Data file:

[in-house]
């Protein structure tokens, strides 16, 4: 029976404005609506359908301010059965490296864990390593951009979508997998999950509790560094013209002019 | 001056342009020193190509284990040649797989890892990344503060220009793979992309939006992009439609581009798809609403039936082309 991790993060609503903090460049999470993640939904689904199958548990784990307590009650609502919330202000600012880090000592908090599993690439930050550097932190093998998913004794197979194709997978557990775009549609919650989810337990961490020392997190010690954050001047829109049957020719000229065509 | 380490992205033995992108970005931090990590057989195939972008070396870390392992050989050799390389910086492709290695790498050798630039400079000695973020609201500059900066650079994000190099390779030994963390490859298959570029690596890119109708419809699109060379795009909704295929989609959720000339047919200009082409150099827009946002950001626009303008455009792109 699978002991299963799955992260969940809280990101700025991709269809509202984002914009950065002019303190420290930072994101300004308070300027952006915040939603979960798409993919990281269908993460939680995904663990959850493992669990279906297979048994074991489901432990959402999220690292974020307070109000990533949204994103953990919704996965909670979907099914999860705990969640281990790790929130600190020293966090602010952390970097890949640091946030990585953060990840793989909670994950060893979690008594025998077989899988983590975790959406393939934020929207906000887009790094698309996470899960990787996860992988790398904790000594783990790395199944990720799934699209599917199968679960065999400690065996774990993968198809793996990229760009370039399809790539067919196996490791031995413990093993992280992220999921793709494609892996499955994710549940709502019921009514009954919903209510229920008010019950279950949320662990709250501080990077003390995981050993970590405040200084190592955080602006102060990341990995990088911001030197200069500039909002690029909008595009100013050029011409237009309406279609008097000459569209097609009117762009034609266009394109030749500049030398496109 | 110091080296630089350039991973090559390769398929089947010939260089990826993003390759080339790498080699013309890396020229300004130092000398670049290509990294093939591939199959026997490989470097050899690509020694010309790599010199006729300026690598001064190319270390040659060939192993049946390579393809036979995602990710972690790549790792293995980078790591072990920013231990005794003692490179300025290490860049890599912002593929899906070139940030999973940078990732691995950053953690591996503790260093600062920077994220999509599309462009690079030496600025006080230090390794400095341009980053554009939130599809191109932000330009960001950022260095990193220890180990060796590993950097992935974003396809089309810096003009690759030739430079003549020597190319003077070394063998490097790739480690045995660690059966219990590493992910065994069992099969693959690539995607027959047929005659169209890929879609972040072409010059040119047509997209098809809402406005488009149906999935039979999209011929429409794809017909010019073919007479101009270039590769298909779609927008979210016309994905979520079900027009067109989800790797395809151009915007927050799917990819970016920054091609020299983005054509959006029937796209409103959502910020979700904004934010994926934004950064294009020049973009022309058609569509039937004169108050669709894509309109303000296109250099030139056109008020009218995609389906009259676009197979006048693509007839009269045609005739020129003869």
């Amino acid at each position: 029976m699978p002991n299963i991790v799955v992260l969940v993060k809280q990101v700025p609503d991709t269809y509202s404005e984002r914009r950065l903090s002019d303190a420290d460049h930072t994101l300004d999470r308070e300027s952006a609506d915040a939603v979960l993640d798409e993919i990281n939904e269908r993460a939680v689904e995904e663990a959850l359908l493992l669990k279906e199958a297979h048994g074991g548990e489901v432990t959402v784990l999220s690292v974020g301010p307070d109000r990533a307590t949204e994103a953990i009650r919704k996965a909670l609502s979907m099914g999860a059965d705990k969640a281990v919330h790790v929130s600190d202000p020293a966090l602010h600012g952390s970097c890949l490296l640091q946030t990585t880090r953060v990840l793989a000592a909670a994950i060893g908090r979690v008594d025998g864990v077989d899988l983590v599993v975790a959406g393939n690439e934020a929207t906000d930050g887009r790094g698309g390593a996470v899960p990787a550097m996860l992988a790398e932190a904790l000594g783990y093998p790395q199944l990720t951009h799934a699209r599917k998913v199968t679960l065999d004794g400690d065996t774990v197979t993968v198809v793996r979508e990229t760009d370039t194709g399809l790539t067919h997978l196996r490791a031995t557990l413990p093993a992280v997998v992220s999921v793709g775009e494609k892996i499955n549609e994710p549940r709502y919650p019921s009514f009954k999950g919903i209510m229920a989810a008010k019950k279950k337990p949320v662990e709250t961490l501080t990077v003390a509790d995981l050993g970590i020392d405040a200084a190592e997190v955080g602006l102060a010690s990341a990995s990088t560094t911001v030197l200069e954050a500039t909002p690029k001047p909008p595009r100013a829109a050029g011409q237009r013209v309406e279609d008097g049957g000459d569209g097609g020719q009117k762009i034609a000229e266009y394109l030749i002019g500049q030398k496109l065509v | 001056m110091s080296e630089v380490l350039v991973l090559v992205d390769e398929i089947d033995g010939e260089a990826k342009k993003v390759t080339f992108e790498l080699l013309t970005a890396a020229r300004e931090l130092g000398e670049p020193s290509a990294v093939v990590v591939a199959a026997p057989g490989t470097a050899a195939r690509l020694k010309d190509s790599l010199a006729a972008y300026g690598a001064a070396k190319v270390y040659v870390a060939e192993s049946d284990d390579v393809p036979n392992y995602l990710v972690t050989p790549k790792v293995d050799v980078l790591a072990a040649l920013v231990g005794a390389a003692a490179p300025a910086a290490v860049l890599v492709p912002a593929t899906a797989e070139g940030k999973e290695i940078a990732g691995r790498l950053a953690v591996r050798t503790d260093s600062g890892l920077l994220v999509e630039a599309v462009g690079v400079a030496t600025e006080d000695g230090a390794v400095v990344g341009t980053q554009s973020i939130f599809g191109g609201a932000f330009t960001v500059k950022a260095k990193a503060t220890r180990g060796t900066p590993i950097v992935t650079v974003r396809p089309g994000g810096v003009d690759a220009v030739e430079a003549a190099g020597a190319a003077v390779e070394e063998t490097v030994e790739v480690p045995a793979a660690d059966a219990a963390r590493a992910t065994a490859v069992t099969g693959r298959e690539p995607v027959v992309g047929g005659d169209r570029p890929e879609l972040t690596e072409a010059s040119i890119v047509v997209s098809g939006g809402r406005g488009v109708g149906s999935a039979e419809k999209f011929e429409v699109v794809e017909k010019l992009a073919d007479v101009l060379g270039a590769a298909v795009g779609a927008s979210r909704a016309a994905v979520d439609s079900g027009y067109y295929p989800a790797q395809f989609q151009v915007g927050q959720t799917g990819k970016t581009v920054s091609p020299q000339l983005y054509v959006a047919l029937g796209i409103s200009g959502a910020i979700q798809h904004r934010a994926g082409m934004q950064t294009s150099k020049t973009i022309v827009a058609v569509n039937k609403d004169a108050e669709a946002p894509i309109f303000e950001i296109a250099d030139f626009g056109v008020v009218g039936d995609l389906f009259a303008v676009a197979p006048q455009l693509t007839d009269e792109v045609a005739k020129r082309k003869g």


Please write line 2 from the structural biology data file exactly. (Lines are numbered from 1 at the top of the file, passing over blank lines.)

């Protein structure tokens, strides 16, 4: 029976404005609506359908301010059965490296864990390593951009979508997998999950509790560094013209002019 | 001056342009020193190509284990040649797989890892990344503060220009793979992309939006992009439609581009798809609403039936082309 991790993060609503903090460049999470993640939904689904199958548990784990307590009650609502919330202000600012880090000592908090599993690439930050550097932190093998998913004794197979194709997978557990775009549609919650989810337990961490020392997190010690954050001047829109049957020719000229065509 | 380490992205033995992108970005931090990590057989195939972008070396870390392992050989050799390389910086492709290695790498050798630039400079000695973020609201500059900066650079994000190099390779030994963390490859298959570029690596890119109708419809699109060379795009909704295929989609959720000339047919200009082409150099827009946002950001626009303008455009792109 699978002991299963799955992260969940809280990101700025991709269809509202984002914009950065002019303190420290930072994101300004308070300027952006915040939603979960798409993919990281269908993460939680995904663990959850493992669990279906297979048994074991489901432990959402999220690292974020307070109000990533949204994103953990919704996965909670979907099914999860705990969640281990790790929130600190020293966090602010952390970097890949640091946030990585953060990840793989909670994950060893979690008594025998077989899988983590975790959406393939934020929207906000887009790094698309996470899960990787996860992988790398904790000594783990790395199944990720799934699209599917199968679960065999400690065996774990993968198809793996990229760009370039399809790539067919196996490791031995413990093993992280992220999921793709494609892996499955994710549940709502019921009514009954919903209510229920008010019950279950949320662990709250501080990077003390995981050993970590405040200084190592955080602006102060990341990995990088911001030197200069500039909002690029909008595009100013050029011409237009309406279609008097000459569209097609009117762009034609266009394109030749500049030398496109 | 110091080296630089350039991973090559390769398929089947010939260089990826993003390759080339790498080699013309890396020229300004130092000398670049290509990294093939591939199959026997490989470097050899690509020694010309790599010199006729300026690598001064190319270390040659060939192993049946390579393809036979995602990710972690790549790792293995980078790591072990920013231990005794003692490179300025290490860049890599912002593929899906070139940030999973940078990732691995950053953690591996503790260093600062920077994220999509599309462009690079030496600025006080230090390794400095341009980053554009939130599809191109932000330009960001950022260095990193220890180990060796590993950097992935974003396809089309810096003009690759030739430079003549020597190319003077070394063998490097790739480690045995660690059966219990590493992910065994069992099969693959690539995607027959047929005659169209890929879609972040072409010059040119047509997209098809809402406005488009149906999935039979999209011929429409794809017909010019073919007479101009270039590769298909779609927008979210016309994905979520079900027009067109989800790797395809151009915007927050799917990819970016920054091609020299983005054509959006029937796209409103959502910020979700904004934010994926934004950064294009020049973009022309058609569509039937004169108050669709894509309109303000296109250099030139056109008020009218995609389906009259676009197979006048693509007839009269045609005739020129003869």